Surgical termination is performed in either a hospital setting or dedicated facility in a designated clinic. General anaesthetic is standard practice in the UK, although use of local anaesthetic, paracervical block, with or without sedation, is increasingly being offered. Vacuum aspiration is the standard procedure using a plastic cannula for aspiration with complete avoidance of using sharp instruments within the uterus, thereby minimizing the risk of uterine damage. Suction termination may be safer under local anaesthesia, but studies comparing the safety of local and general anaesthesia have been observational or only partially randomized.
Many clinicians avoid surgical termination under 7 weeks' gestation because of the risk of failure to remove the pregnancy. However, with the increased sensitivity of pregnancy tests, many women now present at very early gestations, shortly after a first period has been missed. For these women, it is not acceptable to defer the abortion until a suitable gestation for surgery and their preference might not necessarily be for medical termination or indeed, in certain circumstances, there could be contraindications to medical abortion. Suction terminations performed at less than 7 weeks' gestation are three times more likely to fail to remove the gestation sac than those performed between 7 and 12 weeks .
The 1990s saw renewed interested in MVA which had its origins back in the 1960s in relation to the practice of 'menstrual extraction'. MVA does take longer than electronic vacuum procedures, especially as the gestation increases towards 9 weeks. For MVA, uterine evacuation is accomplished using a 4, 5 or 6 mm flexible cannula attached to a 50 cc manual vacuum syringe. MVA had largely been abandoned after the legalization of abortion because of its failure rate, but modern protocols relying on human chorionic gonadodatrophin (hCG) assay, high-resolution ultrasound pre- and post-procedure and careful immediate tissue inspection are effective. Although the technique is well established in the USA, there is also renewed interested in introducing these early surgical abortion techniques in the UK. Creinin and Edwards report a continuing pregnancy rate of only 0.13%  but other series have reported 2.3% rates  and certainly, if conventional suction termination is the only method available within a service, the RCOG guideline group recommendation is to defer the procedure until the pregnancy has exceeded 7 weeks' gestation. It should be noted that there is no randomized trial evidence comparing MVA with medical termination at present.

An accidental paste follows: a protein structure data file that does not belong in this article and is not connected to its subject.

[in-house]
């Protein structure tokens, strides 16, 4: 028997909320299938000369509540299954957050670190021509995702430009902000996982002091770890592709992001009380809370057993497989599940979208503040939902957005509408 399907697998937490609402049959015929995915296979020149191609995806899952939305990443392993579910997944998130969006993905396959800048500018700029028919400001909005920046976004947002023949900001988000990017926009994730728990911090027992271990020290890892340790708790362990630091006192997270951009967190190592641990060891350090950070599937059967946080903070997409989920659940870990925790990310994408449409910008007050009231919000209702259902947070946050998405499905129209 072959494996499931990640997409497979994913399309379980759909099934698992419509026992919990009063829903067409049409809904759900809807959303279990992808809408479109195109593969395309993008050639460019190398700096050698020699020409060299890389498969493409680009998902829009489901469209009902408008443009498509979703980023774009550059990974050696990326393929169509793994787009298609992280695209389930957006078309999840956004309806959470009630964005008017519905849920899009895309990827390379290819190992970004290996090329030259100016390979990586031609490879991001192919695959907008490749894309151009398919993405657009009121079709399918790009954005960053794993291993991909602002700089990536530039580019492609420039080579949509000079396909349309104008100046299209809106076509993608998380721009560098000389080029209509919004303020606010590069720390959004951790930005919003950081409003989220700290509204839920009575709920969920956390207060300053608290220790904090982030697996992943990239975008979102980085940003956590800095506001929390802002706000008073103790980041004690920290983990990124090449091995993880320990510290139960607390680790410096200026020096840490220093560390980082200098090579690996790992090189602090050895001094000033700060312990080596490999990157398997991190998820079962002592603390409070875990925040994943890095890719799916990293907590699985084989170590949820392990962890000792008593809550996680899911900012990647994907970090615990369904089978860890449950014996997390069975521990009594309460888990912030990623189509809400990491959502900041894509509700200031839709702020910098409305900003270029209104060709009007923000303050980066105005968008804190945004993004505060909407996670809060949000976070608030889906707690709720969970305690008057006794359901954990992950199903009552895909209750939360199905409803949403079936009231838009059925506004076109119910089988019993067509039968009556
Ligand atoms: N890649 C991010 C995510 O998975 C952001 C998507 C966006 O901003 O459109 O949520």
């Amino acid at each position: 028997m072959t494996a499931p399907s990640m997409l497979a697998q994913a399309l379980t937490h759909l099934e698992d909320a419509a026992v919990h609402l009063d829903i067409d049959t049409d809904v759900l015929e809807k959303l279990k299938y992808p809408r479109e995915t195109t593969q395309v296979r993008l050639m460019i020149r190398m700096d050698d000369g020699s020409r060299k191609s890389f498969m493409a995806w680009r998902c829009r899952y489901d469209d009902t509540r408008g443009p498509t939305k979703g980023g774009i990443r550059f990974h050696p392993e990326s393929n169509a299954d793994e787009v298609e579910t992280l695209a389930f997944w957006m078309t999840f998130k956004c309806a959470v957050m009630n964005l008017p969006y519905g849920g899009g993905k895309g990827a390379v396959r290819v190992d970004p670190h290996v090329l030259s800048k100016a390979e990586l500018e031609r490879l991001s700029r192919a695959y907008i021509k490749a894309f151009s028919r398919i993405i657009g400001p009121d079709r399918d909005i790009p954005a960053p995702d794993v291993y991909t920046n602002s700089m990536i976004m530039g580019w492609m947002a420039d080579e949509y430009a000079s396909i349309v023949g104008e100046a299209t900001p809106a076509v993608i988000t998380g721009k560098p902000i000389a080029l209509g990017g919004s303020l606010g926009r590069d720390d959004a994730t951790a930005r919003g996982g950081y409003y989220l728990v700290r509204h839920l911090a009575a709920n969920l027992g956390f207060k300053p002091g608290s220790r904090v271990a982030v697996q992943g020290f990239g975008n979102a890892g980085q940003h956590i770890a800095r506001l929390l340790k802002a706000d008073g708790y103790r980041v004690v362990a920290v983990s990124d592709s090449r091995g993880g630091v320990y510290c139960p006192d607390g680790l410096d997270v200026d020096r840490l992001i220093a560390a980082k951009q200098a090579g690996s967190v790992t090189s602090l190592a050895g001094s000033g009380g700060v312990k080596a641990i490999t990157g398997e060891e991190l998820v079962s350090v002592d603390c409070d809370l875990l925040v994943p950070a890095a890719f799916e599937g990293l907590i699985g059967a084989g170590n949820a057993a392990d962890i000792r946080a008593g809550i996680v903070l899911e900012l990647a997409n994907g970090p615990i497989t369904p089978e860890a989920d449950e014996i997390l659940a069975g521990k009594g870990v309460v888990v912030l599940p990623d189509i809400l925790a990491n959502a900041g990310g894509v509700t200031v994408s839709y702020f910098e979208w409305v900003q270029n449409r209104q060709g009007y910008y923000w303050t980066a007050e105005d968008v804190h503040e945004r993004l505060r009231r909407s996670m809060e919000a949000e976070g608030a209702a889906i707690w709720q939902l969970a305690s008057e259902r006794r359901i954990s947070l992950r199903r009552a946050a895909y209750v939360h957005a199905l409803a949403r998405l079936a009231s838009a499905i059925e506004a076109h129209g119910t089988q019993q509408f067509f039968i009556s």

Conventional suction termination is appropriate at 715 weeks' gestation although, possibly reflecting the skills and experience of practitioners, many units adopt medical abortion at gestations above 12-13 weeks.
Table 33.3 Cervical priming agents for surgical termination
* Misoprostol 400 [ig(2 x 200 \xg tablets) administered vaginally, either by the woman or clinician, 3 h prior to surgery
Gemeprost 1 mg vaginally, 3 h prior to surgery
Mifepristone 600 mg orally 36-48 h prior to surgery
*This regimen is unlicensed.
Cervical priming prior to surgical abortion reduces the complications of cervical injury, uterine perforation, haemorrhage and incomplete evacuation. Younger patient age is a risk factor for cervical damage and increasing gestation, particularly in multiparous women, is associated with uterine perforation. Mifepristone and the prostaglandin Ei analogues, gemeprost and misoprostol are effective cervical priming agents (Table 33.3). In the UK, gemeprost is the licensed preparation, although there is evidence that misoprostol is an effective lower cost alternative. Mifepristone has also been shown to be an effective priming agent . Mifepristone has higher efficacy than gemeprost and misoprostol when given 48 h ahead of surgery, but mifepristone has the disadvantage of requiring administration 36-48 h ahead of the abortion and there could be problems with preoperative bleeding. Misopros-tol remains the most popular priming agent in the UK and the optimal time interval for administration is at least 3 h before surgery . More recent work suggests that the sublingual route of administration is also effective for cervical priming, but is associated with an increased rate of gastrointestinal side effects.
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Once your pregnancy is over and done with, your baby is happily in your arms, and youre headed back home from the hospital, youll begin to realize that things have only just begun. Over the next few days, weeks, and months, youre going to increasingly notice that your entire life has changed in more ways than you could ever imagine.